– This is where all the managers in your company meet with one employee to discuss their performance. This is a popular idea in many companies because it often results in a lot of cross-functional dialogue and collaboration, which can pay off in spades for your business. You could set up a similar review process where all the employees come together to talk about the different roles they’ve been filling – this might be a good option for a smaller company where the managers don’t all know each other.
– In this option, you have your employees come in to discuss their roles – but without any warning or preparation from the managers who will join the meeting. This is good for checking up on how well your team members can communicate with each other. Ideally, you’ll want to have this conversation with your team members at least once every six months to maintain that level of transparency and trust.
You might choose another option not listed here – or you might mix and match these styles depending on the role or department you’re discussing. It all depends on your company’s culture, the employee’s individual goals, and your goals for the business.
Once you’ve had the meeting with each employee, it’s time to schedule another conversation about goals. You can do this in person if you’d like – or through emails or instant messages if they’re working remotely. This conversation should not be formal, so much as it is just a way of formalizing what your employees want to work on going forward.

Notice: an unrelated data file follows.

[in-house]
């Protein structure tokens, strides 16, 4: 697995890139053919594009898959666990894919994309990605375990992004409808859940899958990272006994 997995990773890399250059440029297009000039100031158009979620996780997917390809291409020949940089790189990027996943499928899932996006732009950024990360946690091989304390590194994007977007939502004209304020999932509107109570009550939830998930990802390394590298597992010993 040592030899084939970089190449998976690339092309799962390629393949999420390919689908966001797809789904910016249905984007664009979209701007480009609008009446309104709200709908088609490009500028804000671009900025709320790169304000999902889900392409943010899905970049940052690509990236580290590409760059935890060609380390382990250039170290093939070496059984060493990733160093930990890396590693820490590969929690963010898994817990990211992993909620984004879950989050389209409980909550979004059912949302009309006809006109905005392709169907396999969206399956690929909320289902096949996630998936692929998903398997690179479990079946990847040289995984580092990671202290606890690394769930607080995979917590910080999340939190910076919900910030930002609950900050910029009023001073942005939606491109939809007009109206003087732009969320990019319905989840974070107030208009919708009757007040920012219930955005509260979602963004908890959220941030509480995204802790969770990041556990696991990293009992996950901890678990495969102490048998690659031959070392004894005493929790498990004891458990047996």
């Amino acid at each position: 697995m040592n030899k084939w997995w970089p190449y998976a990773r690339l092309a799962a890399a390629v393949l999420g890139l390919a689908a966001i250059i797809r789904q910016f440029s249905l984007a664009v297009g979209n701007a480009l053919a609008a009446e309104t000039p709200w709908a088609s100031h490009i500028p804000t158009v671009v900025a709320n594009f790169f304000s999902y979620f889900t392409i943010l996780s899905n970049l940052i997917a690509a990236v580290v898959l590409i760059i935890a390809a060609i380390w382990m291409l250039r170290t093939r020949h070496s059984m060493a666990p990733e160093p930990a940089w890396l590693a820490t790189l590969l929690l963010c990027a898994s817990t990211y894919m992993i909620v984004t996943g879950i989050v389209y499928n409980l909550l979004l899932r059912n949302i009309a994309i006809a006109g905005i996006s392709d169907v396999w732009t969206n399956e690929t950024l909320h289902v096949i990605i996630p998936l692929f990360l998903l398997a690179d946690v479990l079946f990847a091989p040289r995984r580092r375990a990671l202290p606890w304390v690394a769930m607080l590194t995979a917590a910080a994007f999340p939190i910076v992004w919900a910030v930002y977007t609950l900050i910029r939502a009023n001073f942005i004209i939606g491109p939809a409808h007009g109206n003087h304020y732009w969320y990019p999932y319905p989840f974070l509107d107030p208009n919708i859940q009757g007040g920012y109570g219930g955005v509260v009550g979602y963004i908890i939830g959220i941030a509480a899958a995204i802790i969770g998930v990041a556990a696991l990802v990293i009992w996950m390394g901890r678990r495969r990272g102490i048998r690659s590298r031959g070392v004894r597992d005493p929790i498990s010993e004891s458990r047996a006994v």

If one of your employees decides they’d like a new job elsewhere, you’ll need to handle the process with care. One way to make this easier is by setting up a more casual version of the performance review meeting (described earlier) where you can say goodbye and wish them well.
You can set up a similar meeting if you have employees who are ready to move away from the company at large – so you can discuss what role they will play going forward. For example, an employee might be well suited for promotional work or public relations tasks outside of your core business model.
If one of your employees is not well-suited for their current role, you can discuss how they might do better in another spot. This could be a red flag that it’s time to make some changes – like hiring someone new or finding an entirely different project for this worker.
Now that you know all the contexts for running employee performance reviews, go ahead and schedule your next meeting today.